Steph Lowe is a sports nutritionist, triathlete and runs The Natural Nutritionist. She’s passionate about using the power of real food to boost performance and is an advocate for the Low Carb High Fat (LCHF) approach to nutrition. We chatted to Lowe about going low carb.For people making the switch to LCHF, what’s your number one piece of advice?
Stick with real food. When you focus on food that comes out of the ground, off a tree or from an animal, you not only reduce your carbohydrate intake, but optimise your nutrient density! This is the answer to controlling your health and performance not only today, but into the future.
LCHF is often thought of as a good way to reset, but is it sustainable in the long term?
It’s absolutely a lifestyle. LCHF can be as low as 20-25 grams of carbohydrates/day to treat metabolic dysfunction or disease, but also as high as 150 grams of carbohydrates/day for those who are happy with their body composition and are training regularly. The biggest decision you can make for your health is to significantly reduce, if not eliminate, your intake of packaged foods.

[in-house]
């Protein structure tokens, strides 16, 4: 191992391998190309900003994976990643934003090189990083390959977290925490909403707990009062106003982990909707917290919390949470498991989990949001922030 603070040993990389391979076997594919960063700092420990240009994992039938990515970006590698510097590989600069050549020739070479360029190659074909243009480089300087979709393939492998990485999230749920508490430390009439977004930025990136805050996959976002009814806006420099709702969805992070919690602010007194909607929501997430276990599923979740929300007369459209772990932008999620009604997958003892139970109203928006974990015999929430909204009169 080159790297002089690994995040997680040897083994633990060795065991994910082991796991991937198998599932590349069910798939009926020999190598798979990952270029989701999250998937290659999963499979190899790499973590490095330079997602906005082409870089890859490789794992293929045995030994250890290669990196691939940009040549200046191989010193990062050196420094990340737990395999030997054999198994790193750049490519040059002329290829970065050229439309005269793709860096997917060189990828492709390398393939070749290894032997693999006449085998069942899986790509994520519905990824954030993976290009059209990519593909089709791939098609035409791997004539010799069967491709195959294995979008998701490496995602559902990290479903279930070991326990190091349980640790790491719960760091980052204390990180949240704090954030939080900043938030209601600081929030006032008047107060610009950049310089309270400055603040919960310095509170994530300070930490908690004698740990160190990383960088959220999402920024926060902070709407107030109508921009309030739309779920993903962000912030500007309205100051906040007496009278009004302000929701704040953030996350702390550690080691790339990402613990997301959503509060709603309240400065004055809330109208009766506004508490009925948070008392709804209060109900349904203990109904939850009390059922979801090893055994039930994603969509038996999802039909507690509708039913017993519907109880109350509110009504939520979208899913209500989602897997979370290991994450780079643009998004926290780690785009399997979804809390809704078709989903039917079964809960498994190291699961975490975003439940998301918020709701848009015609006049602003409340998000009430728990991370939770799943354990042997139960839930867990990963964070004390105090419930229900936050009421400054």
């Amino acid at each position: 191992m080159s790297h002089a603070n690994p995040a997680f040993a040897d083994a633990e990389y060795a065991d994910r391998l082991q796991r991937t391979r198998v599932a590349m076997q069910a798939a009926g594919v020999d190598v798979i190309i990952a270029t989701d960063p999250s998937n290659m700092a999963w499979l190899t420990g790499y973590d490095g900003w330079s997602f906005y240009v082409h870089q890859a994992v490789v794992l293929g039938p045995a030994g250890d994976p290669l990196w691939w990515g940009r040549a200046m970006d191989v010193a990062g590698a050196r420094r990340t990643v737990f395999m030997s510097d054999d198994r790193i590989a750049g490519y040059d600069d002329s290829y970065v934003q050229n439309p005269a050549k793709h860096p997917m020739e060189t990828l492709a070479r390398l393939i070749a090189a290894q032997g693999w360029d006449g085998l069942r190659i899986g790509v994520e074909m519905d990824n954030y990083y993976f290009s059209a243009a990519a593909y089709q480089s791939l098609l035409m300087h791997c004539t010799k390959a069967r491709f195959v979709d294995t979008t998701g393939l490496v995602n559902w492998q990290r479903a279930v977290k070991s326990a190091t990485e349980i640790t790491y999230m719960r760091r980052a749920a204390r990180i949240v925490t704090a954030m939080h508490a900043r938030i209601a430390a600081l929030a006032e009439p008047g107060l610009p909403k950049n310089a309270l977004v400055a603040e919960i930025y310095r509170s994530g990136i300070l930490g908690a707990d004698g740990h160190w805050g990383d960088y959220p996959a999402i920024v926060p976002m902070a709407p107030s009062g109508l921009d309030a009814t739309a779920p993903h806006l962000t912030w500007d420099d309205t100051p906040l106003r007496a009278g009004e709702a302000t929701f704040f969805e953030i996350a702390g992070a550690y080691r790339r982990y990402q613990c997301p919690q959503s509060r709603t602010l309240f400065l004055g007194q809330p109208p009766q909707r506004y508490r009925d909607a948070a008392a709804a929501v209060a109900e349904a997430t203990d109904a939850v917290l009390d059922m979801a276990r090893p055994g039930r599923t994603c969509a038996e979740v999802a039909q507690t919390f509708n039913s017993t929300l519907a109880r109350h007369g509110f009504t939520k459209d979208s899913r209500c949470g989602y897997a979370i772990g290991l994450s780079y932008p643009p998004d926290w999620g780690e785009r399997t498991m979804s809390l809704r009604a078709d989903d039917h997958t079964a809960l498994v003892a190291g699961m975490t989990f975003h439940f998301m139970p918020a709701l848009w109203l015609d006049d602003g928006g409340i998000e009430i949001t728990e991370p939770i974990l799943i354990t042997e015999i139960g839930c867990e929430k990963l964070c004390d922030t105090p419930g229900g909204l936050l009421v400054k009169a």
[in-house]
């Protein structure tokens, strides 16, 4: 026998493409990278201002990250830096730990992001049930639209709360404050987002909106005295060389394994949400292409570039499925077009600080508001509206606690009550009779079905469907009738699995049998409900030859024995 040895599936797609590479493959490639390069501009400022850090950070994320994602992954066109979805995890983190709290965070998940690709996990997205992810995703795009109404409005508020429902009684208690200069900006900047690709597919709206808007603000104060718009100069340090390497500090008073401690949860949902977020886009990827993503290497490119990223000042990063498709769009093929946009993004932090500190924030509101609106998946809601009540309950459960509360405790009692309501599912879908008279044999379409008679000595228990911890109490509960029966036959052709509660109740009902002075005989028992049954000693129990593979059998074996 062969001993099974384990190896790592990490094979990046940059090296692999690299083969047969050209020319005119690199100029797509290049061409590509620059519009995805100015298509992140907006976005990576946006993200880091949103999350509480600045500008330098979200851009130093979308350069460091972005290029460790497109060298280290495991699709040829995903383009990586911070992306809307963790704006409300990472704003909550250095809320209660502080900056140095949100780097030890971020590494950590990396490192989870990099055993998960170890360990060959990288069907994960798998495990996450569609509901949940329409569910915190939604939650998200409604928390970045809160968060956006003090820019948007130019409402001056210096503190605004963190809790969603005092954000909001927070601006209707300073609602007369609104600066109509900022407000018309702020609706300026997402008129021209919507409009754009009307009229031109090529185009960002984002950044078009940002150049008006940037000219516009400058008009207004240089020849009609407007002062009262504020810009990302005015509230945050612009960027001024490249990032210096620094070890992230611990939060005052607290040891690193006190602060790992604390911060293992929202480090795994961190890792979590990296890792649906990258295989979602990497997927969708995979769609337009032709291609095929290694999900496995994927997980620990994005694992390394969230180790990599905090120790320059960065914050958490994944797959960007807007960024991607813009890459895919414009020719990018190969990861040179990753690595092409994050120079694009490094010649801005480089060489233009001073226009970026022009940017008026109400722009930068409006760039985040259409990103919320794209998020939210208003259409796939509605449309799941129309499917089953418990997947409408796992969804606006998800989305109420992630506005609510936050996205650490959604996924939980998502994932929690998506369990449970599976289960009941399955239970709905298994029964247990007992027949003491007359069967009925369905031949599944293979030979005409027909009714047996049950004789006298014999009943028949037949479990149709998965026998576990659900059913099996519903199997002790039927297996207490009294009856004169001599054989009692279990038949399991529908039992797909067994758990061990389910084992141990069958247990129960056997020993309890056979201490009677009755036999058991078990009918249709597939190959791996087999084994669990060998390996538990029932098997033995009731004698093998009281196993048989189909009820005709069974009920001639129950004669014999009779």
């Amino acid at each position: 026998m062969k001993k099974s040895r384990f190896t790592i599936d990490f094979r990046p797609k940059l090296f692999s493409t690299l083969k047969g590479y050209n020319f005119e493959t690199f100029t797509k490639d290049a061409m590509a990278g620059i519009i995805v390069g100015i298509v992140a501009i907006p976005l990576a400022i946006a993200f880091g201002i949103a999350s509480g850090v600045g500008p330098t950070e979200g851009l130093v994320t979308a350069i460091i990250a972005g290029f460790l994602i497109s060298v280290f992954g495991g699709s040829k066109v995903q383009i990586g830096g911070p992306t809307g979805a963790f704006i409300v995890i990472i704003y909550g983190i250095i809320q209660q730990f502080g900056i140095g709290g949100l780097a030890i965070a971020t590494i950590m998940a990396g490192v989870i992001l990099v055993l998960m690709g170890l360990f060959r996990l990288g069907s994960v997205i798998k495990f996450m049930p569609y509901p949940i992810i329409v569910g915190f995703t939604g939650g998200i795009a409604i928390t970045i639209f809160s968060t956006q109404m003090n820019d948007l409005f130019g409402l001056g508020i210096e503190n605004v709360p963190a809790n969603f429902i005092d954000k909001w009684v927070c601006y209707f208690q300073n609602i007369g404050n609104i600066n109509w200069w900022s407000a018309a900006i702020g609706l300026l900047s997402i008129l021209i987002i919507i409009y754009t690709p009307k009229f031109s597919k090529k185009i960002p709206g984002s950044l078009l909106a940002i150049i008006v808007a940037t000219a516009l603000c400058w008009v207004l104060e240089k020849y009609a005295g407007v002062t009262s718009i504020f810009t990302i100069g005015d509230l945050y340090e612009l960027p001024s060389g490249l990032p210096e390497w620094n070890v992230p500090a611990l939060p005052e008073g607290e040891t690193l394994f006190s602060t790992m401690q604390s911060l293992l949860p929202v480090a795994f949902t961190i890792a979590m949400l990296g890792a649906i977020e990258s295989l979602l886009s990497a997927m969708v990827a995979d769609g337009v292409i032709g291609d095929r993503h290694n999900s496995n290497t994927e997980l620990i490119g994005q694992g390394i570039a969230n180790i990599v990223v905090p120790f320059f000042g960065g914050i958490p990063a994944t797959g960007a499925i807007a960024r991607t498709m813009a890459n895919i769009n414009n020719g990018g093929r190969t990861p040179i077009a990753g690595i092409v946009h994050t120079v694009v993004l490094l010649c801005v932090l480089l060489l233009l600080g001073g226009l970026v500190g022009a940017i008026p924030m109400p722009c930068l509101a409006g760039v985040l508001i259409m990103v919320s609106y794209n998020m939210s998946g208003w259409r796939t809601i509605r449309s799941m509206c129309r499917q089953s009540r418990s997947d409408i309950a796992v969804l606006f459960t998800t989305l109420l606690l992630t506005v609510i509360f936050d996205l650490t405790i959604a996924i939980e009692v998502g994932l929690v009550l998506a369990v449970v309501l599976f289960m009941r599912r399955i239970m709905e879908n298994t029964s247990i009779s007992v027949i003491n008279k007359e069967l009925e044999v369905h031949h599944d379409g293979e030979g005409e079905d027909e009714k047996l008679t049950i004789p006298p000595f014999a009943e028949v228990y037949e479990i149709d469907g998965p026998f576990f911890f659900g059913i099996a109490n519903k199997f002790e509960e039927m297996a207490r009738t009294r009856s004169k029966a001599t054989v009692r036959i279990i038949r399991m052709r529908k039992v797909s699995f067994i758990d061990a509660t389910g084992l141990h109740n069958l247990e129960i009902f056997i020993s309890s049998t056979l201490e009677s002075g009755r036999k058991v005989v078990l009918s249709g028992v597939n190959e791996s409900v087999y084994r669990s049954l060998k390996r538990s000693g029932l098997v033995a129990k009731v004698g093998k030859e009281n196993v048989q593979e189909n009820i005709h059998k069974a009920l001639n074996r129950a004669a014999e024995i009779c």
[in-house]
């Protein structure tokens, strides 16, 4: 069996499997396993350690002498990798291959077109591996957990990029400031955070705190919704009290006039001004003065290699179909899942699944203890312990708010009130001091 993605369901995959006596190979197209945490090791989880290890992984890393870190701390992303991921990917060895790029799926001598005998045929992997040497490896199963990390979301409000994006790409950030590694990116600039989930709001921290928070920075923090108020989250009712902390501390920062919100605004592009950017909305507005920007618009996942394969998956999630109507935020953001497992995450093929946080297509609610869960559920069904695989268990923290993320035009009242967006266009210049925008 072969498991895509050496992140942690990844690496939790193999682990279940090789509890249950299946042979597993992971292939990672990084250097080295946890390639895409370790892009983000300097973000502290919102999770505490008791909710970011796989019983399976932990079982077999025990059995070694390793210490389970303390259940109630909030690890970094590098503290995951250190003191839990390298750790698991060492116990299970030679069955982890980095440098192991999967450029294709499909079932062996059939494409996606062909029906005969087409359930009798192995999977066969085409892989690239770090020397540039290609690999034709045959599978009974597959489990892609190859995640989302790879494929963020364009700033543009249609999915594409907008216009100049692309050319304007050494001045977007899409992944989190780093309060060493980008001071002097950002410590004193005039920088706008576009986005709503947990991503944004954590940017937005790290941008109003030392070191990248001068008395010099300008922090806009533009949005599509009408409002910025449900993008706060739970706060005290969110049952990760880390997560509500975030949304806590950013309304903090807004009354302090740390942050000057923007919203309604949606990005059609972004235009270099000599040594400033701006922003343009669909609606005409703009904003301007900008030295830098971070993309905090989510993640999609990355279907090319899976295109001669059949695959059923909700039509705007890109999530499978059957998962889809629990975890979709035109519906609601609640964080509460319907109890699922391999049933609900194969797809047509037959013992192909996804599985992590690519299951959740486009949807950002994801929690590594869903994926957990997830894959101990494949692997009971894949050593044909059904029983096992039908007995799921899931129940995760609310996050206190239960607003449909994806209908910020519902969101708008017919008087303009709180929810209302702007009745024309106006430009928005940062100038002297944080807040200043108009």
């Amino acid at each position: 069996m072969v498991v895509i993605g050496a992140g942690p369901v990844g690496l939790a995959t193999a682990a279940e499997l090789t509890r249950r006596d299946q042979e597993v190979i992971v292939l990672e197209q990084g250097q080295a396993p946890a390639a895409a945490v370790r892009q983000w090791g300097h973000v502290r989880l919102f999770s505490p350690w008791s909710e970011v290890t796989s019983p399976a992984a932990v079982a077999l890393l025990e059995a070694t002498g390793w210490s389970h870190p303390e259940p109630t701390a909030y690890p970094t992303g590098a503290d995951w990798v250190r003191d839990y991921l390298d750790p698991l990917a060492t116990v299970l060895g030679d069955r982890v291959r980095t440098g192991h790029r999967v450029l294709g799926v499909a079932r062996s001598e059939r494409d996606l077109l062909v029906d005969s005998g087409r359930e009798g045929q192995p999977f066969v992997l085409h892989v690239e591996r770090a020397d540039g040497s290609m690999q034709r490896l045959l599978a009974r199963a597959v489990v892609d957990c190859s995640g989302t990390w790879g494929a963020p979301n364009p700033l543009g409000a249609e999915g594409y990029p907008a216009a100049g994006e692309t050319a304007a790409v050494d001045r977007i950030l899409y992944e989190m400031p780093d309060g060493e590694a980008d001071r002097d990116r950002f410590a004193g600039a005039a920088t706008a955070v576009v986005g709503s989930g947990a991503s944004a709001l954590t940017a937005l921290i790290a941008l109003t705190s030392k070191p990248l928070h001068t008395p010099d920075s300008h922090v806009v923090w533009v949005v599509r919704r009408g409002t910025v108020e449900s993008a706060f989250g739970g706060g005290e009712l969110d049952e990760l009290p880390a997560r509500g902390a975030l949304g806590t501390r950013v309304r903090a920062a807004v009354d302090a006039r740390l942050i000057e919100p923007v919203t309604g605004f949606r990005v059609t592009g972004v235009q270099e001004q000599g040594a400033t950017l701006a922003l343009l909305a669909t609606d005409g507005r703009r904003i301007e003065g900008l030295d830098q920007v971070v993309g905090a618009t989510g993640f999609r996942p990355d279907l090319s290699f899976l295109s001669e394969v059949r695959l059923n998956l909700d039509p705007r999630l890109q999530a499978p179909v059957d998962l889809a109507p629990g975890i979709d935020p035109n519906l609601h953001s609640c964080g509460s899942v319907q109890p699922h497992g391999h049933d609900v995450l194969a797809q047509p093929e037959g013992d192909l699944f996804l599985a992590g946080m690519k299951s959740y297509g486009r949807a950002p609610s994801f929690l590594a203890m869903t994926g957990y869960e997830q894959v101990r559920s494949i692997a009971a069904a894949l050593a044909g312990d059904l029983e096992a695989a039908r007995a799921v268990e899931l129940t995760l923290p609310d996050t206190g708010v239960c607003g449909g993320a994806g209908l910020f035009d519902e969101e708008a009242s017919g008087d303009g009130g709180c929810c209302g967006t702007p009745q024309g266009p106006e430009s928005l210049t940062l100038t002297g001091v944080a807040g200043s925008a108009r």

Is there anyone this low carb style of eating wouldn’t suit?
I strongly believe that as long it is personalised, LCHF should be a way of life for everyone. Athletes who perform extremely glycolytic activities (such as Power Lifting) may find they need to periodise their intake relative to their training and competition demands, but real food should be every athlete’s number one priority.
Why do you think the “energy in = energy out” and “fat makes you fat” kind of myths still prevail, even though they’re false?
I think the two main issues are time and ‘Big Food’. Essentially we’re trying to unlearn five decades of flawed science in a world where we are constantly bombarded with food messages and vested interest marketing. The key mantras to remember are “all calories are not created equal” and “fat makes you burn fat”.